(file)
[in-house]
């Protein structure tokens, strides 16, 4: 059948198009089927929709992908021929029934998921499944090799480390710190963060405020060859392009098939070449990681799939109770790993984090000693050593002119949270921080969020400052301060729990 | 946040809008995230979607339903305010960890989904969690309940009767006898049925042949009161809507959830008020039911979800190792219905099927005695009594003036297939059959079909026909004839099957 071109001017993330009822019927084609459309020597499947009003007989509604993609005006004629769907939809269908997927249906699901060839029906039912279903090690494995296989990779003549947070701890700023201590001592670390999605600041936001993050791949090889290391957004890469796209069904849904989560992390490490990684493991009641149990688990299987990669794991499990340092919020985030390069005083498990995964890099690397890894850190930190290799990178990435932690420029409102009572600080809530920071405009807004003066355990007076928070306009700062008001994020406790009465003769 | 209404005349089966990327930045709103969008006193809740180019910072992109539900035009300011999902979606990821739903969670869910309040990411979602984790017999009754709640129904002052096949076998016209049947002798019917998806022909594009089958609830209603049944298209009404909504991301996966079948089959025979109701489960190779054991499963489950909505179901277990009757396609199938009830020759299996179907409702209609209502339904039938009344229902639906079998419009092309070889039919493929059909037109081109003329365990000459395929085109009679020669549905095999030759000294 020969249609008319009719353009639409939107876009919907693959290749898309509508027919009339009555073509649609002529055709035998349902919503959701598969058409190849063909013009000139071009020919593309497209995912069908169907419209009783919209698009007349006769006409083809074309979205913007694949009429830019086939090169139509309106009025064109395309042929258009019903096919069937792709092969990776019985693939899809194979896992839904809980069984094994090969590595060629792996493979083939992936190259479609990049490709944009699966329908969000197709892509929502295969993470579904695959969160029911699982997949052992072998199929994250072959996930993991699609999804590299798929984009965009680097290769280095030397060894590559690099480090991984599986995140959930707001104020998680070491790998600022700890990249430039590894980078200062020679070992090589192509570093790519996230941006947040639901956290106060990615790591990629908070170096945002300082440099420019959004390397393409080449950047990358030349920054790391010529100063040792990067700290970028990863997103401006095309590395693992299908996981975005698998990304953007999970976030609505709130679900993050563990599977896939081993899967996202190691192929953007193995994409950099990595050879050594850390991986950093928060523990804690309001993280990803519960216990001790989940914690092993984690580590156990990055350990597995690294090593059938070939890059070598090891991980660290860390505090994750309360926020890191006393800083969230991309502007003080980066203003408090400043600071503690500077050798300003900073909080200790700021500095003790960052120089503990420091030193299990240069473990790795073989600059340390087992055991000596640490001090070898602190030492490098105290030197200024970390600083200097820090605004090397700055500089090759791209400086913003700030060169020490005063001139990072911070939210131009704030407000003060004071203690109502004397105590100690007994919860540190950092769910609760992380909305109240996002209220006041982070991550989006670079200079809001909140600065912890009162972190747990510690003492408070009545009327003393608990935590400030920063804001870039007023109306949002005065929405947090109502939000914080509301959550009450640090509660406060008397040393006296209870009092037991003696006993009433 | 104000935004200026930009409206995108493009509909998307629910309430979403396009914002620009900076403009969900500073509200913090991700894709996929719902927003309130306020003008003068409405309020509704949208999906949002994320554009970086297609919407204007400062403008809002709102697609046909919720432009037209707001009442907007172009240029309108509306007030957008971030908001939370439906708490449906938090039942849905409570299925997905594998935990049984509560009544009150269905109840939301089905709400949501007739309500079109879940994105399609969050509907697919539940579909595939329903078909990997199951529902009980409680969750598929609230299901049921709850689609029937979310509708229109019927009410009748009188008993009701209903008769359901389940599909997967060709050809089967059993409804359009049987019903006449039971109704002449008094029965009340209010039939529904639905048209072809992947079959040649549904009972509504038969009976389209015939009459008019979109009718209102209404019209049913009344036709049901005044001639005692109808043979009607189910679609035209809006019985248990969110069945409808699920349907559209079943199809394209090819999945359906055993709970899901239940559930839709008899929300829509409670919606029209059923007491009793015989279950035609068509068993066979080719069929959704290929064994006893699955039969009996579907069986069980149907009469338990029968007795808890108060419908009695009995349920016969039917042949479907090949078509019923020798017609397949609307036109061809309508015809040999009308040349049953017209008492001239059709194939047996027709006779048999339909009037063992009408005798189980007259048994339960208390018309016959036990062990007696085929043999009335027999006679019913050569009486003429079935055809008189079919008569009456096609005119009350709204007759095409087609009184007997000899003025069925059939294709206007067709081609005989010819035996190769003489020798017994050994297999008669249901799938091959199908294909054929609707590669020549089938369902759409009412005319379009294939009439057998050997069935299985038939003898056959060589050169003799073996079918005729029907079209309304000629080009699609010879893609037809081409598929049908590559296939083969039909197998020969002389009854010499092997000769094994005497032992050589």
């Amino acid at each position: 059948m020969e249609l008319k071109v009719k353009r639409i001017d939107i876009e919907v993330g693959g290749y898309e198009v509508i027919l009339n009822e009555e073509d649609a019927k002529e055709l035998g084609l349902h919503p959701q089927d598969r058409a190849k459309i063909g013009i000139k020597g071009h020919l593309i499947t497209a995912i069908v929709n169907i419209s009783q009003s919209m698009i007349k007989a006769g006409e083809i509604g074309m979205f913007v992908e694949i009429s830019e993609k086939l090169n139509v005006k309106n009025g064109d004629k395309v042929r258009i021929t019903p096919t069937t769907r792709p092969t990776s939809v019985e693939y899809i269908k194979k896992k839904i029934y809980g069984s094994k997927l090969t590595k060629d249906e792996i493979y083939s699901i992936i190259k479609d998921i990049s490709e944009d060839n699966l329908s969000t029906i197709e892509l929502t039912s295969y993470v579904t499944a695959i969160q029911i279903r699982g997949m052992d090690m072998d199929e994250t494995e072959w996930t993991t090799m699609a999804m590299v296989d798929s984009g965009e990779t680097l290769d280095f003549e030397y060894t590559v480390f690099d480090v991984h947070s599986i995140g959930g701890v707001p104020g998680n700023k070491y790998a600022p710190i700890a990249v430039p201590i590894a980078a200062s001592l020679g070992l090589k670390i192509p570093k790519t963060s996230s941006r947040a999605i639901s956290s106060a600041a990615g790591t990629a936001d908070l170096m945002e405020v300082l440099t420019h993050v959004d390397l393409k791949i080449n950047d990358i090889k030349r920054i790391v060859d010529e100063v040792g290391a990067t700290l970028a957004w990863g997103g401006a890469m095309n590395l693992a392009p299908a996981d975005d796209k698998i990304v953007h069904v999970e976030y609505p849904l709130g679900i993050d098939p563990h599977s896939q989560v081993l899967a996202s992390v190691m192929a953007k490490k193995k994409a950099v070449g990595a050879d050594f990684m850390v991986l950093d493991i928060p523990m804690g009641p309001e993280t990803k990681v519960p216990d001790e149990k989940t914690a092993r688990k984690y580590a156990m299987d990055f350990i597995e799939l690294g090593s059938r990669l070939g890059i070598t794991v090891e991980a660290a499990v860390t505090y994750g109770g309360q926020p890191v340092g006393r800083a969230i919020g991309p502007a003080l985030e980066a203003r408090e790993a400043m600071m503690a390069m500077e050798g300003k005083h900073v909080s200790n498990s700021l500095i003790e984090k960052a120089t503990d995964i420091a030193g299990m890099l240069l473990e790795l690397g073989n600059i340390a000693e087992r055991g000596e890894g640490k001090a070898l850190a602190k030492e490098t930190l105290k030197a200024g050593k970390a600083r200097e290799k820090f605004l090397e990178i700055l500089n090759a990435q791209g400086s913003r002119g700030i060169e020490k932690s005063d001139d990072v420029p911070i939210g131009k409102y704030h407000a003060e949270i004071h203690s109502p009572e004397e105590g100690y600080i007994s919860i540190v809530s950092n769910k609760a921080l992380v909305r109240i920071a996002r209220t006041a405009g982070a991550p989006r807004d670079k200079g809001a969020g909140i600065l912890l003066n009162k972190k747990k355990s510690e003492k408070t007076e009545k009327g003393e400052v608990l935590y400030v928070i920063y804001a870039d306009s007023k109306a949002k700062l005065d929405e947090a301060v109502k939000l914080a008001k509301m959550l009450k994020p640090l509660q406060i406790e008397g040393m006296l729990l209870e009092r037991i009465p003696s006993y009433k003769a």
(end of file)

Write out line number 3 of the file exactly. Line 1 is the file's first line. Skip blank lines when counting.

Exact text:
């Amino acid at each position: 059948m020969e249609l008319k071109v009719k353009r639409i001017d939107i876009e919907v993330g693959g290749y898309e198009v509508i027919l009339n009822e009555e073509d649609a019927k002529e055709l035998g084609l349902h919503p959701q089927d598969r058409a190849k459309i063909g013009i000139k020597g071009h020919l593309i499947t497209a995912i069908v929709n169907i419209s009783q009003s919209m698009i007349k007989a006769g006409e083809i509604g074309m979205f913007v992908e694949i009429s830019e993609k086939l090169n139509v005006k309106n009025g064109d004629k395309v042929r258009i021929t019903p096919t069937t769907r792709p092969t990776s939809v019985e693939y899809i269908k194979k896992k839904i029934y809980g069984s094994k997927l090969t590595k060629d249906e792996i493979y083939s699901i992936i190259k479609d998921i990049s490709e944009d060839n699966l329908s969000t029906i197709e892509l929502t039912s295969y993470v579904t499944a695959i969160q029911i279903r699982g997949m052992d090690m072998d199929e994250t494995e072959w996930t993991t090799m699609a999804m590299v296989d798929s984009g965009e990779t680097l290769d280095f003549e030397y060894t590559v480390f690099d480090v991984h947070s599986i995140g959930g701890v707001p104020g998680n700023k070491y790998a600022p710190i700890a990249v430039p201590i590894a980078a200062s001592l020679g070992l090589k670390i192509p570093k790519t963060s996230s941006r947040a999605i639901s956290s106060a600041a990615g790591t990629a936001d908070l170096m945002e405020v300082l440099t420019h993050v959004d390397l393409k791949i080449n950047d990358i090889k030349r920054i790391v060859d010529e100063v040792g290391a990067t700290l970028a957004w990863g997103g401006a890469m095309n590395l693992a392009p299908a996981d975005d796209k698998i990304v953007h069904v999970e976030y609505p849904l709130g679900i993050d098939p563990h599977s896939q989560v081993l899967a996202s992390v190691m192929a953007k490490k193995k994409a950099v070449g990595a050879d050594f990684m850390v991986l950093d493991i928060p523990m804690g009641p309001e993280t990803k990681v519960p216990d001790e149990k989940t914690a092993r688990k984690y580590a156990m299987d990055f350990i597995e799939l690294g090593s059938r990669l070939g890059i070598t794991v090891e991980a660290a499990v860390t505090y994750g109770g309360q926020p890191v340092g006393r800083a969230i919020g991309p502007a003080l985030e980066a203003r408090e790993a400043m600071m503690a390069m500077e050798g300003k005083h900073v909080s200790n498990s700021l500095i003790e984090k960052a120089t503990d995964i420091a030193g299990m890099l240069l473990e790795l690397g073989n600059i340390a000693e087992r055991g000596e890894g640490k001090a070898l850190a602190k030492e490098t930190l105290k030197a200024g050593k970390a600083r200097e290799k820090f605004l090397e990178i700055l500089n090759a990435q791209g400086s913003r002119g700030i060169e020490k932690s005063d001139d990072v420029p911070i939210g131009k409102y704030h407000a003060e949270i004071h203690s109502p009572e004397e105590g100690y600080i007994s919860i540190v809530s950092n769910k609760a921080l992380v909305r109240i920071a996002r209220t006041a405009g982070a991550p989006r807004d670079k200079g809001a969020g909140i600065l912890l003066n009162k972190k747990k355990s510690e003492k408070t007076e009545k009327g003393e400052v608990l935590y400030v928070i920063y804001a870039d306009s007023k109306a949002k700062l005065d929405e947090a301060v109502k939000l914080a008001k509301m959550l009450k994020p640090l509660q406060i406790e008397g040393m006296l729990l209870e009092r037991i009465p003696s006993y009433k003769a």